1 Neurology Service, Faculty of Medicine, Universidad Autonoma de San Luis Potosi, Hospital Central “Dr. Ignacio Morones Prieto”, San Luis Potosí, SLP Mexico.
2 Radiology Service, Faculty of Medicine, Universidad Autonoma de San Luis Potosi, Hospital Central “Dr. Ignacio Morones Prieto”, San Luis Potosí, SLP Mexico.
*Corresponding Author: Ildefonso RodriguezLeyva
Neurology Service, Faculty of Medicine, Universidad Autonoma de San Luis Potosi, Hospital Central “Dr. Ignacio Morones Prieto”, San Luis Potosí, SLP Mexico.
Email: [email protected]
Received : Sep 22, 2021
Accepted : Nov 16, 2021
Published : Nov 23, 2021
Archived : www.jcimcr.org
Copyright : © Rodriguez-Leyva I (2021).
Status Epilepticus and epilepsy-related MRI vanishing changes have been reported in the literature since the 1980s; hypoxia and hypoperfusion have been related to these image modifications. These alterations and their disappearing characteristics can cause trouble among work up and their diagnosis, especially if there is no exact etiology of what is causing seizures. We present a case of a 37-year-old righthanded man with a 6-year history followed up after seizure debut, with no exact etiology at the first event, considering an ischemic event as etiology. After a six-year follow-up seizure-free and no sequels, the patient newly developed aphasia, seizures, and status epilepticus, with a now evident vascular abnormality (cavernous cerebral malformation) etiology in MRI imaging. The cumbersomeness of the clinical picture in its presentation, the seriousness to which it reached, and the complete resolution of the problem with medical treatment make this clinical case especially attractive.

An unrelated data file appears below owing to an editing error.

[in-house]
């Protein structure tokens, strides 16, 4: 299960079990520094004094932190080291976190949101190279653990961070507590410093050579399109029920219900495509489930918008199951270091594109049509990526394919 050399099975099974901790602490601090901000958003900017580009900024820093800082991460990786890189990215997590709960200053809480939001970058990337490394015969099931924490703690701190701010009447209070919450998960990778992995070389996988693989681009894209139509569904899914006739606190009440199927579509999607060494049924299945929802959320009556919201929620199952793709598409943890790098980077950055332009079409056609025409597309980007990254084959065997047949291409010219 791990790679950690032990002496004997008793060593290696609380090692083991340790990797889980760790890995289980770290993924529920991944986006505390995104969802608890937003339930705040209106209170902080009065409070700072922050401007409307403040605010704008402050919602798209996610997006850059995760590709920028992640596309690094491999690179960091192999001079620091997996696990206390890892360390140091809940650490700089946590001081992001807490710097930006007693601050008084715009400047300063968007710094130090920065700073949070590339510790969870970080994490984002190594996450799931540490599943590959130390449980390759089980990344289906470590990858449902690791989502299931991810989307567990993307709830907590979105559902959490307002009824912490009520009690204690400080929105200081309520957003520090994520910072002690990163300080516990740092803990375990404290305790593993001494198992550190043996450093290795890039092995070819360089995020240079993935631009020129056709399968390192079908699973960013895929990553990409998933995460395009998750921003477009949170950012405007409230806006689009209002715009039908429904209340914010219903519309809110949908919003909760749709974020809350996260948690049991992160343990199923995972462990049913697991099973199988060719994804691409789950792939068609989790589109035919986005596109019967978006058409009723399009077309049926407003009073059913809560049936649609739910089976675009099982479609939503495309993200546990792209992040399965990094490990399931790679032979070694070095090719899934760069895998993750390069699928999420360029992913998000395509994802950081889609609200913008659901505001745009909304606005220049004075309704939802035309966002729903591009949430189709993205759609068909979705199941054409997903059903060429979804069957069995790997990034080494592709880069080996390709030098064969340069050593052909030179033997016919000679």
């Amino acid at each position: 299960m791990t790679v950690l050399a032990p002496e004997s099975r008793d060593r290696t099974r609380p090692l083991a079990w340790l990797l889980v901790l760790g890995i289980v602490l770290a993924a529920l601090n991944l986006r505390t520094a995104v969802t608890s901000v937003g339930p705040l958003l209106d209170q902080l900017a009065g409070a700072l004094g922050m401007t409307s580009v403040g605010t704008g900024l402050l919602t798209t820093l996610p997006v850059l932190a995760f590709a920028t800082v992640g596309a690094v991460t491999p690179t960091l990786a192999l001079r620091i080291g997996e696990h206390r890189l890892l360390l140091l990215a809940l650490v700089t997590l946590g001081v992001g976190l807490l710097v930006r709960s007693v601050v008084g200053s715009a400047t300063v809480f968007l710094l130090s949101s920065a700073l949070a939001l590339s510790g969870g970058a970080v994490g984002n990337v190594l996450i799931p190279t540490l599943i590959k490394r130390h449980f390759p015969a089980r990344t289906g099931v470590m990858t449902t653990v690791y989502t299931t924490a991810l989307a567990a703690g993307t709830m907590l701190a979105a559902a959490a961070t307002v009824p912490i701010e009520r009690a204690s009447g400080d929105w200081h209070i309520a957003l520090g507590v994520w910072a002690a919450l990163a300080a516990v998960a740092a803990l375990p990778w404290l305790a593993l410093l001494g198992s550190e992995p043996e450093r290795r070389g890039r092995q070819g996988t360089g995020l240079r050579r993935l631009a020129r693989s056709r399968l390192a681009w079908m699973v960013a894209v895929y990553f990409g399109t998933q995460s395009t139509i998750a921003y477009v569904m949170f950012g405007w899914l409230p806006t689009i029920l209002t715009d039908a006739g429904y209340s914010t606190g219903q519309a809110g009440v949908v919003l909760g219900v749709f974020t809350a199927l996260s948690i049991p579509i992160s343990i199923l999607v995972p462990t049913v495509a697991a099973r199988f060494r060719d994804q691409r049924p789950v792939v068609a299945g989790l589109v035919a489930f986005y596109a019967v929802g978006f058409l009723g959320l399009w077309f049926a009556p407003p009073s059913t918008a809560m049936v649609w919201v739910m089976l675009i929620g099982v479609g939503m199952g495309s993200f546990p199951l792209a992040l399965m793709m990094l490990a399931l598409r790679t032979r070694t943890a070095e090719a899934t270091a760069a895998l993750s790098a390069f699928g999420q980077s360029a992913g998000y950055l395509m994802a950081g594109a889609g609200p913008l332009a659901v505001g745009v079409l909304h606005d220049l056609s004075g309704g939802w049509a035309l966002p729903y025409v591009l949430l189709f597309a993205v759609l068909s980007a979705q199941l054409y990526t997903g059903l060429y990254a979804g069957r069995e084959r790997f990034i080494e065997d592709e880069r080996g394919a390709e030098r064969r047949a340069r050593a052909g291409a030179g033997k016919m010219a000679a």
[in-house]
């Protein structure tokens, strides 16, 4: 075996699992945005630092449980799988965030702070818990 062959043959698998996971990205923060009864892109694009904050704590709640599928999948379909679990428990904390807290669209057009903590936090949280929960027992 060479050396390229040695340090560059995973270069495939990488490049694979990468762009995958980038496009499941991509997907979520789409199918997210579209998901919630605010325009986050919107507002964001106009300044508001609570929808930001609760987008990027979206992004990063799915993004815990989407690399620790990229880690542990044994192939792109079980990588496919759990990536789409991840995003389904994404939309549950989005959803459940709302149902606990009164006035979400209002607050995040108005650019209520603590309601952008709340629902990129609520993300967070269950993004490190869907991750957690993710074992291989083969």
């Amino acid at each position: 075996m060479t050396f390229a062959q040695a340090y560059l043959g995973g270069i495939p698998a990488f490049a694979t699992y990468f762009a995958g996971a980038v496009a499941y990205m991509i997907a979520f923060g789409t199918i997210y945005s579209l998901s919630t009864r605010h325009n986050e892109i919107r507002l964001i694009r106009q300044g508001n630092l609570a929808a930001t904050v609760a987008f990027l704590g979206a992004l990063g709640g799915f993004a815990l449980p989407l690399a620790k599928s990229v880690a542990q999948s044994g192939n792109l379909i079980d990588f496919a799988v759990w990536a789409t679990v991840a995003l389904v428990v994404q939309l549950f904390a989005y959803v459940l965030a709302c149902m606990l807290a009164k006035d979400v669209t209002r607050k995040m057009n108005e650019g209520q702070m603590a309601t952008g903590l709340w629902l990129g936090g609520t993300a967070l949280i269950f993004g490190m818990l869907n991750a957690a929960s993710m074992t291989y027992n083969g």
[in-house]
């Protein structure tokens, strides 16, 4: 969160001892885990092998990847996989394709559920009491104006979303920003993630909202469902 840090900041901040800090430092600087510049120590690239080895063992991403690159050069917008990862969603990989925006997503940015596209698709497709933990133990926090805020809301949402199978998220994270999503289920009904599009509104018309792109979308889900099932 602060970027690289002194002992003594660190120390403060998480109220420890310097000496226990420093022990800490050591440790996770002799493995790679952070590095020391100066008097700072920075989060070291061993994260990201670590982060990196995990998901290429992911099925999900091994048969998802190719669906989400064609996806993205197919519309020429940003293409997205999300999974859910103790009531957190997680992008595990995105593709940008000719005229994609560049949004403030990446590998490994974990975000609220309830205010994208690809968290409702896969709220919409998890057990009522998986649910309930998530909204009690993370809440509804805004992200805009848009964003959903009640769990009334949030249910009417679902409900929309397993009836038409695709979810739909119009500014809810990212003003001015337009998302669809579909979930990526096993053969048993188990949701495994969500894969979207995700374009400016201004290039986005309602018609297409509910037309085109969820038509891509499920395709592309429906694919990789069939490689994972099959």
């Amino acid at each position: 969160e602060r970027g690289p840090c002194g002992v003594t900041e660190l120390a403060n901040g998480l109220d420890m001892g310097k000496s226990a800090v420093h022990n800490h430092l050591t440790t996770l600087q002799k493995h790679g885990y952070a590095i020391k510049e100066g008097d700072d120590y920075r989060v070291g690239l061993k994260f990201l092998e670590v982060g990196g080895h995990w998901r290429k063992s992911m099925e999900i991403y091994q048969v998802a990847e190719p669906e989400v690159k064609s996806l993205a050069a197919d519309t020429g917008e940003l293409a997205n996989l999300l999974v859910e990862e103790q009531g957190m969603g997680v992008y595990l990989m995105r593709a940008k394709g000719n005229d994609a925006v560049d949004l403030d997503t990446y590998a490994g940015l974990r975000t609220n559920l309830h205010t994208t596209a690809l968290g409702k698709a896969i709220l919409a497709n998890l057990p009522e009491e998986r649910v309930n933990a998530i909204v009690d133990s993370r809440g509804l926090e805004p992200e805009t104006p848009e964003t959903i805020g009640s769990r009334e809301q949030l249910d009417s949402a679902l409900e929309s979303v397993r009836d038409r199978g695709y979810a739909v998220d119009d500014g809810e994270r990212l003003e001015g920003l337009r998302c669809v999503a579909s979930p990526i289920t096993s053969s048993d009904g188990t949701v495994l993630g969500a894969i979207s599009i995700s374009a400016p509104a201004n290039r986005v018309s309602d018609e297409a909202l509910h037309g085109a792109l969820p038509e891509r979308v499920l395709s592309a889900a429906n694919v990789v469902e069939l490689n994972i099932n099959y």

Keywords: status epilepticus; vascular; cavernous cerebral malformation; vanishing lesions; magnetic resonance imaging.